How to Calculate the Inventory Turnover Ratio (With Example)
By Indeed Editorial Team
Published November 24, 2021
The Indeed Editorial Team comprises a diverse and talented team of writers, researchers and subject matter experts equipped with Indeed's data and insights to deliver useful tips to help guide your career journey.
It's vital for companies to monitor various aspects of their processes to evaluate their performance accurately. One of the most popular metrics for evaluating performance is the company's inventory turnover ratio. Understanding how to calculate the inventory turnover ratio can help you gain valuable insights into the operations of a business. In this article, we explain what the ratio involves, explore steps for how to calculate the inventory turnover ratio, address its implications, discuss how companies can manage inventory turnover, and provide examples to help you with your own calculations.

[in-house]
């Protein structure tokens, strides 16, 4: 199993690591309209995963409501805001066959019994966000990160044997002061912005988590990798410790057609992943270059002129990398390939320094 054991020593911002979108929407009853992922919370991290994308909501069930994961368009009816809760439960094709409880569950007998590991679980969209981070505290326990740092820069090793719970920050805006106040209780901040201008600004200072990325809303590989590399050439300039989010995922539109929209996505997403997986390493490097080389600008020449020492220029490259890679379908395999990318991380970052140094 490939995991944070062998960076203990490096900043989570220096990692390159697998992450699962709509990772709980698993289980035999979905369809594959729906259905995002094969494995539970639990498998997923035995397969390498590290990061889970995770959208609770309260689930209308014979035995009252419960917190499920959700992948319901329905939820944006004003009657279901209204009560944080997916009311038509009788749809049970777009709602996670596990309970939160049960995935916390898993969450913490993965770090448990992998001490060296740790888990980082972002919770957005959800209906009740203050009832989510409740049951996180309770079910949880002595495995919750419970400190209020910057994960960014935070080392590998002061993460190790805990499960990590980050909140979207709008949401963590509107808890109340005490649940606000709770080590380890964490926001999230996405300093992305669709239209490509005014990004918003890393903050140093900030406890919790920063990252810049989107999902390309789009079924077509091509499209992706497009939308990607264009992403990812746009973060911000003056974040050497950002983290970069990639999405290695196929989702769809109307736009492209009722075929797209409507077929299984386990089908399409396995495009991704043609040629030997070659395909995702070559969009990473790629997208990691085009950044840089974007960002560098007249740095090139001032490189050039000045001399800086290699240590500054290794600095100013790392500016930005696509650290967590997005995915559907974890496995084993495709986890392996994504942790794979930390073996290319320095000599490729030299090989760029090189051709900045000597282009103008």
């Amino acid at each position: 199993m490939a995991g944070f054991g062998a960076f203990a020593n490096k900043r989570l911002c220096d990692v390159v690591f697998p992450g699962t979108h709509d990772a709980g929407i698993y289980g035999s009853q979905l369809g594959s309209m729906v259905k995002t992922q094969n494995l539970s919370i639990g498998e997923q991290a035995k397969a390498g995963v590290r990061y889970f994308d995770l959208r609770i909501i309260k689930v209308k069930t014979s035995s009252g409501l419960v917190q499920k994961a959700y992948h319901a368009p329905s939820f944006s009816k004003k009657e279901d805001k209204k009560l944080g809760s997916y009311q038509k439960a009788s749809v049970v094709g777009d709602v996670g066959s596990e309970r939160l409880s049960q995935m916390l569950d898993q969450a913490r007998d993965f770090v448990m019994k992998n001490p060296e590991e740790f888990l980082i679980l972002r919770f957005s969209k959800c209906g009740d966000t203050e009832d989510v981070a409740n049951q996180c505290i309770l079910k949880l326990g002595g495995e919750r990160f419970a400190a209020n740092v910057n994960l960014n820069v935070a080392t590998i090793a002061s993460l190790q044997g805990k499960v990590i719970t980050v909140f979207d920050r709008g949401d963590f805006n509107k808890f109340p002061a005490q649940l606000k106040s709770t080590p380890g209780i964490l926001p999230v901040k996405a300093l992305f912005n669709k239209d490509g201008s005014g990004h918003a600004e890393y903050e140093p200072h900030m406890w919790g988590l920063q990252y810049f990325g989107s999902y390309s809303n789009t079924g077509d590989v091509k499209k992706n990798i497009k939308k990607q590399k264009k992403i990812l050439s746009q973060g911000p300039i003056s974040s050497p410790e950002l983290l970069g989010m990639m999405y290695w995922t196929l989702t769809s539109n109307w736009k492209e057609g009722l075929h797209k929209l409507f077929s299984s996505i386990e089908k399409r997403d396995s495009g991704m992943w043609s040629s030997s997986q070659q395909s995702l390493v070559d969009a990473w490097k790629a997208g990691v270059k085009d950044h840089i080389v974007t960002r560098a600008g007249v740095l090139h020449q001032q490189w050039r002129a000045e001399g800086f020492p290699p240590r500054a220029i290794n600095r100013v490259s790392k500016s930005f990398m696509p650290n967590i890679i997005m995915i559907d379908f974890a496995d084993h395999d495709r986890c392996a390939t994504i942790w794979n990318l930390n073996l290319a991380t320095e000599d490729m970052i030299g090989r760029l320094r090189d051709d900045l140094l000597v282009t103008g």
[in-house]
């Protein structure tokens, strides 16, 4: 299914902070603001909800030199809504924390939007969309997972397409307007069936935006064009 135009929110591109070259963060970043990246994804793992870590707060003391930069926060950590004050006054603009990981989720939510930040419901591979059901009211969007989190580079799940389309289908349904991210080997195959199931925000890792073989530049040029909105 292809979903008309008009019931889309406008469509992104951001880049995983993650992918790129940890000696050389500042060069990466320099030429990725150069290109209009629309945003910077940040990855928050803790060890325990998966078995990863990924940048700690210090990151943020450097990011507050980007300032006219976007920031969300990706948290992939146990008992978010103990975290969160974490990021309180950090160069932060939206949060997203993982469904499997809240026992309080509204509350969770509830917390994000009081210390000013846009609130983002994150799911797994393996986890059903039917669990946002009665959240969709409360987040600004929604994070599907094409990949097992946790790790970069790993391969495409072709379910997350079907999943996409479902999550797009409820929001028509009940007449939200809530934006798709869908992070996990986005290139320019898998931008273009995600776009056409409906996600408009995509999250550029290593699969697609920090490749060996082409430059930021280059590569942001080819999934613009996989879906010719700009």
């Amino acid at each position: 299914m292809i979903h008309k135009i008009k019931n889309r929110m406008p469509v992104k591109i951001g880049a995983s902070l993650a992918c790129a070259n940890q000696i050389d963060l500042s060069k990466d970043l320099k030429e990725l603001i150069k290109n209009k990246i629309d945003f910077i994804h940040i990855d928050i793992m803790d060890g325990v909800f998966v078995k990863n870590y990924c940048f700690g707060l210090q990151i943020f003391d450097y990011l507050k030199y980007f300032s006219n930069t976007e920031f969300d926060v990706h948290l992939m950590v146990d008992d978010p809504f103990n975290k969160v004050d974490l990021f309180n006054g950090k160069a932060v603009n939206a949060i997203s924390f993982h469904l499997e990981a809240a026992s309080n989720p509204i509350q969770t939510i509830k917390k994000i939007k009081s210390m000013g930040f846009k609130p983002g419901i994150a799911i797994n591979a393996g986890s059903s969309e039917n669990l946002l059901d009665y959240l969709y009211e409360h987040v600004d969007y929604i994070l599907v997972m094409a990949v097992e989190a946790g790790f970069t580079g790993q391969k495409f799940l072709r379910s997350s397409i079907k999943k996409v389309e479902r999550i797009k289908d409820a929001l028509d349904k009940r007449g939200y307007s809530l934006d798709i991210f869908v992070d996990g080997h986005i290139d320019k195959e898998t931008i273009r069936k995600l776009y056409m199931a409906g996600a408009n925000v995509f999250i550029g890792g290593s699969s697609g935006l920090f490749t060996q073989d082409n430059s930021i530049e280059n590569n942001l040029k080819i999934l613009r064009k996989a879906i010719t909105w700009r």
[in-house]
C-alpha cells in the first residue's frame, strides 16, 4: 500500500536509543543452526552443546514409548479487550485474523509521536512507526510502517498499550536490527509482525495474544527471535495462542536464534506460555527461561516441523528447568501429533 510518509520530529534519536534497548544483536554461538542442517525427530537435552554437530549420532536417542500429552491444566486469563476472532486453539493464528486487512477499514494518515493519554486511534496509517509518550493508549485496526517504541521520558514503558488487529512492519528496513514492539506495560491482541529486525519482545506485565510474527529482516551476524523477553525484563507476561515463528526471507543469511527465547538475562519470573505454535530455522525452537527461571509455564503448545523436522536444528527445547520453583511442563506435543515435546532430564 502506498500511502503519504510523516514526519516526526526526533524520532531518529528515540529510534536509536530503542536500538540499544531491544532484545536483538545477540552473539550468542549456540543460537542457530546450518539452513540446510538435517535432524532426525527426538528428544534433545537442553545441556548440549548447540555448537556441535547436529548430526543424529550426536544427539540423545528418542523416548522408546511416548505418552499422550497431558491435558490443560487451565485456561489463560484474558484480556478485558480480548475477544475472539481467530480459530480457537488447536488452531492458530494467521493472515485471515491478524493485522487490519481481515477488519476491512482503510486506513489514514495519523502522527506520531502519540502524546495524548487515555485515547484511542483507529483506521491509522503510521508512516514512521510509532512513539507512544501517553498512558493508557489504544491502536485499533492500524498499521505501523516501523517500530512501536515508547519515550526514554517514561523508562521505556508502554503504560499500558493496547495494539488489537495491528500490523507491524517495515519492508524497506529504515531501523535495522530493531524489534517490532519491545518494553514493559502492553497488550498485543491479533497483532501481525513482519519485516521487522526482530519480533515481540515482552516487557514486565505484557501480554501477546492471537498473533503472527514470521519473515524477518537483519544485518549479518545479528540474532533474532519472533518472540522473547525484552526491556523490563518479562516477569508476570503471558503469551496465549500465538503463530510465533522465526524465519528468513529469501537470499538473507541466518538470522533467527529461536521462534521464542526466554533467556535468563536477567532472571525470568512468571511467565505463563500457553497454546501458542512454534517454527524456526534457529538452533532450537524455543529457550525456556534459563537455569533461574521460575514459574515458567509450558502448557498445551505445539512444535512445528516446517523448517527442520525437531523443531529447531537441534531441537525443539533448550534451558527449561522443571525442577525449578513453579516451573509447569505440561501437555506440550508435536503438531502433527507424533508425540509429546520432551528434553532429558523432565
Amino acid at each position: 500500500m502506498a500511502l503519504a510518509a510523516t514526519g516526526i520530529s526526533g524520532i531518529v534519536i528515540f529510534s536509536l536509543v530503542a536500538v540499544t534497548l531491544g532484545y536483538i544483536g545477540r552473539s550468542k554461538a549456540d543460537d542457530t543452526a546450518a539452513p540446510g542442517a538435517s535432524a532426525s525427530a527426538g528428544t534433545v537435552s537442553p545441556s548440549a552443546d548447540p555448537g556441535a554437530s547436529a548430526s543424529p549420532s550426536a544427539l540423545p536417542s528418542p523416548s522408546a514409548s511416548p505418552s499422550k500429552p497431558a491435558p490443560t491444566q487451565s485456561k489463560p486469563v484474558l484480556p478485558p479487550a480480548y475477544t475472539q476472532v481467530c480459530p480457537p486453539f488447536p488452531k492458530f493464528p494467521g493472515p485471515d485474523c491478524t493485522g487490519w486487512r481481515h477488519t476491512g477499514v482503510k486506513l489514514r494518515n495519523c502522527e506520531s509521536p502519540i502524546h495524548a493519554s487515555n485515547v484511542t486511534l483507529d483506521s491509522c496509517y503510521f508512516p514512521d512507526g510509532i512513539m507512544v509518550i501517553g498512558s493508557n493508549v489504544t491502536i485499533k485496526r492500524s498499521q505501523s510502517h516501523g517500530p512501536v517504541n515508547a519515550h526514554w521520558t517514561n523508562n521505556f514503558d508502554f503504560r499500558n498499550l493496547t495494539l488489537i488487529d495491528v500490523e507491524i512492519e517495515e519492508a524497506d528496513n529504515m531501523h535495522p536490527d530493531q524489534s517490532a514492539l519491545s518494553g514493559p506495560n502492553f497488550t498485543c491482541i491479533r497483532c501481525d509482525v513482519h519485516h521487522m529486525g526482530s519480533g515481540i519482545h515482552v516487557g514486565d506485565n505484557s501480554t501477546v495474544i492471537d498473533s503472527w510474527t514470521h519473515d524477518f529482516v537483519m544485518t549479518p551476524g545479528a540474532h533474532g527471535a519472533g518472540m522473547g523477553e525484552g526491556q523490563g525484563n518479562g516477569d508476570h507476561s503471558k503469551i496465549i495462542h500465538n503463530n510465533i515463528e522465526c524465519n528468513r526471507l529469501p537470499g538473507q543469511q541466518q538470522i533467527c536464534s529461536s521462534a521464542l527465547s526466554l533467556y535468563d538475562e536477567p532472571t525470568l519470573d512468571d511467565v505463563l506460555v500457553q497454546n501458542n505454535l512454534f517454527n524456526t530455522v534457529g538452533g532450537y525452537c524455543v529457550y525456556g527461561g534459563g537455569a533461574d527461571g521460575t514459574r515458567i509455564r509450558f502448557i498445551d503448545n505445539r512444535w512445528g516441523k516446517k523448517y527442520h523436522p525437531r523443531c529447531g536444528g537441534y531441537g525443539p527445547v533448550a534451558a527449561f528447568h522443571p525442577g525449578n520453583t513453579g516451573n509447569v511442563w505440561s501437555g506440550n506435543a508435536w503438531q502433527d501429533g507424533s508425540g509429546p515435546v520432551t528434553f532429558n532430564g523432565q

What is the inventory turnover ratio?
A company's inventory turnover ratio refers to the rate at which it may sell and replenish its inventory within a specific period. Companies also use this ratio to determine how fast they can sell products that are currently in inventory. A higher turnover ratio can show the company has a high sales volume, while a low inventory turnover ratio shows the company may take a relatively long time to sell all its products. To calculate the ratio accurately, it's important for the company to manage its stock efficiently so it can monitor the number of products in its inventory.
How to calculate the inventory turnover ratio
Here's an overview of how to calculate the inventory turnover ratio:
1. Select a period
To calculate a company's inventory turnover ratio, you may first select a period over which you intend to calculate. You can use whichever length of time is most relevant to the company's operation schedule, ensuring the relevant details for that period are available in the company records. For example, large companies may prefer to calculate annually to view their inventory turnover comprehensively. In contrast, smaller companies with fast-moving goods may calculate the inventory turnover ratio quarterly or monthly.
2. Calculate the cost of goods sold